While both heroes control and utilize disruptions in their own ways, Oldhim and Iyslander prove that disrupting your opponent's plans for your own agenda is extremely rewarding in the format, and that control decks are very strong. . Heroes weren't too powerful or had much better cards than the others, they just attacked the very nature of Blitz, either through hard control or a control-combo.
So, with the two main heroes gone that bashed the fast-paced nature of the format, what to expect going forward?
An unexpected unban
In addition to the already expected suspended cards that return to the format, the unbanning of Drone of Brutality (1) was totally unexpected. The rare from Welcome to Rathe was the first card banned from the game, and in my article on why cards are banned I explain how it was problematic to go against the premise basics of the game between attacking and blocking.
Drone of Brutality (1) rewards decks to just block every turn until they hit the fatigue, where the attack guarantees we'll win the game. But if it's so problematic (so much so that it remains banned in Classic Constructed), why was it unbanned?
The idea is to allow new decks to emerge. With the departure of the two main controls of the format, there is a gap to be filled. With Drone of Brutality (1) in the format, there is now a victory condition for Control and an incentive for this archetype, but the company has already made it clear that, if the attack turns out to be too problematic, it will be banned again.
The future of Blitz
Despite the two heroes being the highlight, they were not the only ones to have a good performance this season. If with the ice, these others were already good, the trend now is for them to be even better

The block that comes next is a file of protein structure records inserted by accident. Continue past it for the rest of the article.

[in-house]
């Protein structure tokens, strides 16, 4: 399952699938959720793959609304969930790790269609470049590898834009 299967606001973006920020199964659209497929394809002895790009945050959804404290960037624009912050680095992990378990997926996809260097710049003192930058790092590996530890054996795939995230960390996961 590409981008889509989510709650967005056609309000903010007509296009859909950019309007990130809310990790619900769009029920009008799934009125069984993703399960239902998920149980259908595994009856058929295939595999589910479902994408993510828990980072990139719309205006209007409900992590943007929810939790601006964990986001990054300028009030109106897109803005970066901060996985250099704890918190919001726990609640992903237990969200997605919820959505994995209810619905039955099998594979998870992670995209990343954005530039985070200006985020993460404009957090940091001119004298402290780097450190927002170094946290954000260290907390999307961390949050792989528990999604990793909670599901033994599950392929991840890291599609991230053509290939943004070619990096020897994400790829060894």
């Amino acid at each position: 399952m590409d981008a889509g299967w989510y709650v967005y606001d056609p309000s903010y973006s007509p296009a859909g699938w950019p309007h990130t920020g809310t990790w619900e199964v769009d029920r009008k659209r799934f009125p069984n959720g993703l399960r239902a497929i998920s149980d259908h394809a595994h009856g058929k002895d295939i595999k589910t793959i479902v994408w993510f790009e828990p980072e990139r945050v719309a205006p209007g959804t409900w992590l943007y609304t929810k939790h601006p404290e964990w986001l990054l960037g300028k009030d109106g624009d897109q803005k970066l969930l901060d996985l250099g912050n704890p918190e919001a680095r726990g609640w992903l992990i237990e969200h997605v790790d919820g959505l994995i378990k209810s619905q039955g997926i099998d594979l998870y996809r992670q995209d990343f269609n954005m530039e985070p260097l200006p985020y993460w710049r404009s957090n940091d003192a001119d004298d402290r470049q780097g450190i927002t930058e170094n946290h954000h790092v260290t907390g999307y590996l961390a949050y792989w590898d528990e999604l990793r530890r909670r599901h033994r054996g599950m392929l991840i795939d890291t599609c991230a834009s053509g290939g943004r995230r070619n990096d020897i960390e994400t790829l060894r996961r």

Dash is an excellent aggressive deck capable of delivering very high damage thanks to Teklo Pounder and the boost mechanic. Chane is extremely efficient with his cards that can be played from the banished zone and the rate of attacks given thanks to his skill, in addition to using one of the best weapons in the format, Rosetta Thorn.
Kassai, Cintari Sellsword, with the Cintari Saber weapons, presents a constant threat of damage with its Attack Reactions and ends the game with her specialization, Blood on Her Hands presenting an impossible to hold damage in its fullness.
We can also think that other decks can emerge without the ice control. However, Kano can prevent the emergence of these decks more focused on red cards like Dromai, Fai, Riptide, Uzuri among others, and the Wizard could become the new deck to beat for the format.
Another deck that can respawn is Ira, Crimson Haze. The Commoner's queen is already pretty strong in Blitz because she can have different stances without having to change her deck, but Iyslander held back Ninjas. Now, without her, we can see a reappearance of the Harmonized Kodachi with two power.
Still in the field of speculation, a hero who can take advantage of Drone of Brutality (1) and go for a fatigue strategy is Briar. Currently, the Runeblade plays completely aggressive, but with Earth's talent, her ability and the return of Crown of Seeds a more control strategy seems to be viable, but I wouldn't be surprised to see other heroes who can go for a control plan, such as Arakni and Riptide.
Another unexpected ban was the departure of Go Bananas from the UPF. The justification for the ban was that the promotional card turned the format into a “Pay-to-win”, where a player with that card could buy many boosters until they got the named card.
What do you think of the bans? Will the Blitz meta have a profound change? Will Drone of Brutality (1) break the format?
Thanks for reading this far and until next time